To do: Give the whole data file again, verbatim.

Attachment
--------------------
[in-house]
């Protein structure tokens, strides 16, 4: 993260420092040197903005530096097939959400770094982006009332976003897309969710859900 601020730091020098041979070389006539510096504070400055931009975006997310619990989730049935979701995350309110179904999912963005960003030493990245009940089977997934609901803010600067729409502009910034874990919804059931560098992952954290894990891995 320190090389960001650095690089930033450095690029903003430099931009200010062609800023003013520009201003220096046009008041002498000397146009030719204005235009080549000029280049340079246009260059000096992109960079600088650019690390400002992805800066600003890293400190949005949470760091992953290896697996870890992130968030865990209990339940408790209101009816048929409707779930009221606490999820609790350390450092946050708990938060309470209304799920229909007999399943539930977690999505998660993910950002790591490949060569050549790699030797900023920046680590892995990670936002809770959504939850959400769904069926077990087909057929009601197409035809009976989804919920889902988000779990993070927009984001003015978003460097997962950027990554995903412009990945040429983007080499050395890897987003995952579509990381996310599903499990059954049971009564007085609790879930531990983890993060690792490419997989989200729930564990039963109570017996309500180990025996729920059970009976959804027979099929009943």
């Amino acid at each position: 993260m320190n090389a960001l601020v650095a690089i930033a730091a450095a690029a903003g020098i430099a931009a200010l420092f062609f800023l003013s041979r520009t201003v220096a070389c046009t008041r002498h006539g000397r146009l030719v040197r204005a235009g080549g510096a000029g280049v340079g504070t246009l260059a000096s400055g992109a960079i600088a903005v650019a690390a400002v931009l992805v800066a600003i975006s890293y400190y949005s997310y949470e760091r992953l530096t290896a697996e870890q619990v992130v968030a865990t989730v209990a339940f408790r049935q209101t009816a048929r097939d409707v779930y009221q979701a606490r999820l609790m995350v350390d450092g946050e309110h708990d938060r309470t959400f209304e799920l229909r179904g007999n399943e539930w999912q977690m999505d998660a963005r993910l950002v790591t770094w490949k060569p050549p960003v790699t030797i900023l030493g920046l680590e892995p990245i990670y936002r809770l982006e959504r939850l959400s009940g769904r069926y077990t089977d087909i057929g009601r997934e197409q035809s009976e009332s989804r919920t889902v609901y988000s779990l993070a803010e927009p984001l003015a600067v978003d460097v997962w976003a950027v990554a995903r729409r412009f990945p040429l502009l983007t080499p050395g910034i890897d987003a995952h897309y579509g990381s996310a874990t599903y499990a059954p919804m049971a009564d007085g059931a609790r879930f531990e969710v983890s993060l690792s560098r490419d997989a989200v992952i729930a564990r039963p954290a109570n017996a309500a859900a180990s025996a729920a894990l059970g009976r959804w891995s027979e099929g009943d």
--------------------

[in-house]
């Protein structure tokens, strides 16, 4: 993260420092040197903005530096097939959400770094982006009332976003897309969710859900 601020730091020098041979070389006539510096504070400055931009975006997310619990989730049935979701995350309110179904999912963005960003030493990245009940089977997934609901803010600067729409502009910034874990919804059931560098992952954290894990891995 320190090389960001650095690089930033450095690029903003430099931009200010062609800023003013520009201003220096046009008041002498000397146009030719204005235009080549000029280049340079246009260059000096992109960079600088650019690390400002992805800066600003890293400190949005949470760091992953290896697996870890992130968030865990209990339940408790209101009816048929409707779930009221606490999820609790350390450092946050708990938060309470209304799920229909007999399943539930977690999505998660993910950002790591490949060569050549790699030797900023920046680590892995990670936002809770959504939850959400769904069926077990087909057929009601197409035809009976989804919920889902988000779990993070927009984001003015978003460097997962950027990554995903412009990945040429983007080499050395890897987003995952579509990381996310599903499990059954049971009564007085609790879930531990983890993060690792490419997989989200729930564990039963109570017996309500180990025996729920059970009976959804027979099929009943």
């Amino acid at each position: 993260m320190n090389a960001l601020v650095a690089i930033a730091a450095a690029a903003g020098i430099a931009a200010l420092f062609f800023l003013s041979r520009t201003v220096a070389c046009t008041r002498h006539g000397r146009l030719v040197r204005a235009g080549g510096a000029g280049v340079g504070t246009l260059a000096s400055g992109a960079i600088a903005v650019a690390a400002v931009l992805v800066a600003i975006s890293y400190y949005s997310y949470e760091r992953l530096t290896a697996e870890q619990v992130v968030a865990t989730v209990a339940f408790r049935q209101t009816a048929r097939d409707v779930y009221q979701a606490r999820l609790m995350v350390d450092g946050e309110h708990d938060r309470t959400f209304e799920l229909r179904g007999n399943e539930w999912q977690m999505d998660a963005r993910l950002v790591t770094w490949k060569p050549p960003v790699t030797i900023l030493g920046l680590e892995p990245i990670y936002r809770l982006e959504r939850l959400s009940g769904r069926y077990t089977d087909i057929g009601r997934e197409q035809s009976e009332s989804r919920t889902v609901y988000s779990l993070a803010e927009p984001l003015a600067v978003d460097v997962w976003a950027v990554a995903r729409r412009f990945p040429l502009l983007t080499p050395g910034i890897d987003a995952h897309y579509g990381s996310a874990t599903y499990a059954p919804m049971a009564d007085g059931a609790r879930f531990e969710v983890s993060l690792s560098r490419d997989a989200v992952i729930a564990r039963p954290a109570n017996a309500a859900a180990s025996a729920a894990l059970g009976r959804w891995s027979e099929g009943d």